The days of over-the-top Flash animation may be long gone now, but that doesn’t mean you should abandon animation altogether. Subtly animated page transitions can give your websites a professional look and improve the user experience. Learn how to create them in our new course, Creating Animated HTML5 Page Transitions.
Our mobile browsers continue to get more powerful and better at showing us amazing, beautiful animations. When combined with the layout power of CSS, it’s possible to create some gorgeous work without using any images at all. The result is scalable, quick-loading, and well, impressive to see.
Full timeline control, import & export JSON, inspect animations, intuitive interface, live editing, easy to understand API, aimed at speed, and realtime feedback: all the things you could ever want in a graphical user interface when creating and managing web animations. In this article we’ll take a look at the newest tool available for web animators called Spirit by Patrick Brouwer. We’ll learn how it can change the way you create animations on the web. Let’s animate!
GreenSock is and has long been one of my favorite libraries on the planet when it comes to SVG and other complex web animations. For this article I’m pleased to present a wonderful addition to the GSAP platform titled “GSDevTools”. This is a collection of tools that will certainly excite many GreenSock users who need an interface to interact with their GreenSock code. Let’s take a deeper look at this wonderful new feature by our friends Jack and Carl at GreenSock.
With motion on the rise amongst web developers so too are the tools that help to streamline its creation. Haiku is a stand-alone application available to Mac users and also available as an in-browser option. By its own description “Design imaginative UI components that snap into any web app. Code optional.” In this article we’ll look over this new tooling available to motion lovers of all kinds; let’s dive in and explore all that is Haiku!
GitHub is a great place to find projects that are freely distributed to the public, but have you ever starred a repo only to forget how cool and useful it could be? In this article I’ll bring to light some fantastic projects freely available on GItHub that have a strong focus on helping animators building motion for the web.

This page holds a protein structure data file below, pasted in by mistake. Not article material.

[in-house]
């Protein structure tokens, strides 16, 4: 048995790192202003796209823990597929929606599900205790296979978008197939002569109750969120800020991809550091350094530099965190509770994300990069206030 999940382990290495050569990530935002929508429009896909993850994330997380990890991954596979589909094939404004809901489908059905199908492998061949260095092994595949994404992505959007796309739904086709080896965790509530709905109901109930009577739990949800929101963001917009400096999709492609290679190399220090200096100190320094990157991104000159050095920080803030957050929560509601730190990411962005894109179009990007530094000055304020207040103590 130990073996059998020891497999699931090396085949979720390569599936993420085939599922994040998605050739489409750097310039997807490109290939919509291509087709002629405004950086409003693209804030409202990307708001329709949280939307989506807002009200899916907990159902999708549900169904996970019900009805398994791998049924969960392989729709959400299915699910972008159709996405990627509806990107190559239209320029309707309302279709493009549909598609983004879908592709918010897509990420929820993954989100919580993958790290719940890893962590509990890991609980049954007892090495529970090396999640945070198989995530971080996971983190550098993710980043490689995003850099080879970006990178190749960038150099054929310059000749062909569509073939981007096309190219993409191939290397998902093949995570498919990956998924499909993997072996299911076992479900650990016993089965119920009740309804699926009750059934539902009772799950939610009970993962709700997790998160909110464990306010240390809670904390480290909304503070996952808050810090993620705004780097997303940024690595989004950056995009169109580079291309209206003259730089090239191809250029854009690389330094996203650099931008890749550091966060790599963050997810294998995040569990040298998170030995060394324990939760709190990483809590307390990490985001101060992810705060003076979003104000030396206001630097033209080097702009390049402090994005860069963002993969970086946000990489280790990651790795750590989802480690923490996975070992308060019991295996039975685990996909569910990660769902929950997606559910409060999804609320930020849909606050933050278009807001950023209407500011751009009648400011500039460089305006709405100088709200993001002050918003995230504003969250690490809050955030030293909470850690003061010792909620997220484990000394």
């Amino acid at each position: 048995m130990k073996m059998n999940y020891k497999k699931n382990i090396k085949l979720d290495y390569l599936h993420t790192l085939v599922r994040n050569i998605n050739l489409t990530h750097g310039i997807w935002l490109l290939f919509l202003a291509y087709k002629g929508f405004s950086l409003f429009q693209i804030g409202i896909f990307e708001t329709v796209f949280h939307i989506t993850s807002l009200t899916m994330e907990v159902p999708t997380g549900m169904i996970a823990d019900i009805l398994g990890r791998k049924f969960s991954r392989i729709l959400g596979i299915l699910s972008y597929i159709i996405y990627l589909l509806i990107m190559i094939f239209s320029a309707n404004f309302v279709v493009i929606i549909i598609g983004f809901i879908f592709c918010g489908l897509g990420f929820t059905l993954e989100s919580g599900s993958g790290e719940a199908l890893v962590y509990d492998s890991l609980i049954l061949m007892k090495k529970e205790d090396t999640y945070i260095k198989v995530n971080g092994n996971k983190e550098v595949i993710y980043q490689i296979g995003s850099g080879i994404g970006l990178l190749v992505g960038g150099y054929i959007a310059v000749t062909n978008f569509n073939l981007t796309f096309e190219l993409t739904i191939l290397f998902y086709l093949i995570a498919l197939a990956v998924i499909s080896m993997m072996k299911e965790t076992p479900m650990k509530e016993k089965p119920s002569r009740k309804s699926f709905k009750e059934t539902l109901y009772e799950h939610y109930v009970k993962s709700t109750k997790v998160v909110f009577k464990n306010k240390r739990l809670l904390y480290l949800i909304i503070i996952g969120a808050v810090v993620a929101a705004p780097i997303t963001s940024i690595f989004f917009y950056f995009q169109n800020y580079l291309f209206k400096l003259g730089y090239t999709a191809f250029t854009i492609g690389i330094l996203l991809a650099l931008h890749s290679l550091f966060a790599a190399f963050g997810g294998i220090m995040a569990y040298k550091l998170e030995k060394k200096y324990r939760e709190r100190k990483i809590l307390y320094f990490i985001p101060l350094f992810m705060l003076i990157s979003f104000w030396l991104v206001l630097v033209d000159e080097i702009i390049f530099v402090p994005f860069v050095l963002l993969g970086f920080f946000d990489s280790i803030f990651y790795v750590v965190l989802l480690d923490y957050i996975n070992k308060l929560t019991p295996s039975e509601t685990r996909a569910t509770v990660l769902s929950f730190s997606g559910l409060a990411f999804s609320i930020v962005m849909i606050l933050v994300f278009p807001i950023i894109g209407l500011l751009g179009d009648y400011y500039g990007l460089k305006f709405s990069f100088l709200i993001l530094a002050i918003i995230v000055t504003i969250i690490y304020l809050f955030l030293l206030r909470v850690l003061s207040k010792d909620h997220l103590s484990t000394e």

Animated icons are great for giving your website or app that sleek, polished look. In our new short course, Animating Icons With Adobe Illustrator and After Effects, you’ll learn how to design and animate icons from scratch.
Our popular web design course, Practical Web Animation, gives an in-depth four-hour introduction to animating buttons, images, and other web elements.
When we mention CSS in discussions we often speak of it as a dumbed down language. A declarative language, lacking logic and insight; but that isn’t the true reality. For years developers have been craving variables in standard CSS, having been spoiled by pre-processors such as LESS and Sass for so long.
CSS has matured in many ways over the years, not least in terms of CSS animations. With each day that passes more and more developers are creating living, breathing interfaces. In this article we’ll look at the state of CSS animations, how it has grown, what it’s capable of today and cover some resources and tools available. Let’s get moving!
Sequence.js is a CSS animation framework which you can use to create sliders, presentations, and other step-based applications. It has all the necessary functionality built in; all you have to do is add your content and styling.
CodePen is a great place to find inspiration and see what crazy UI experiments others are coming up with. As well as this, it’s also a useful place to find educational content. In this roundup we’ll explore some cool examples of CodePens that teach us all about web animation.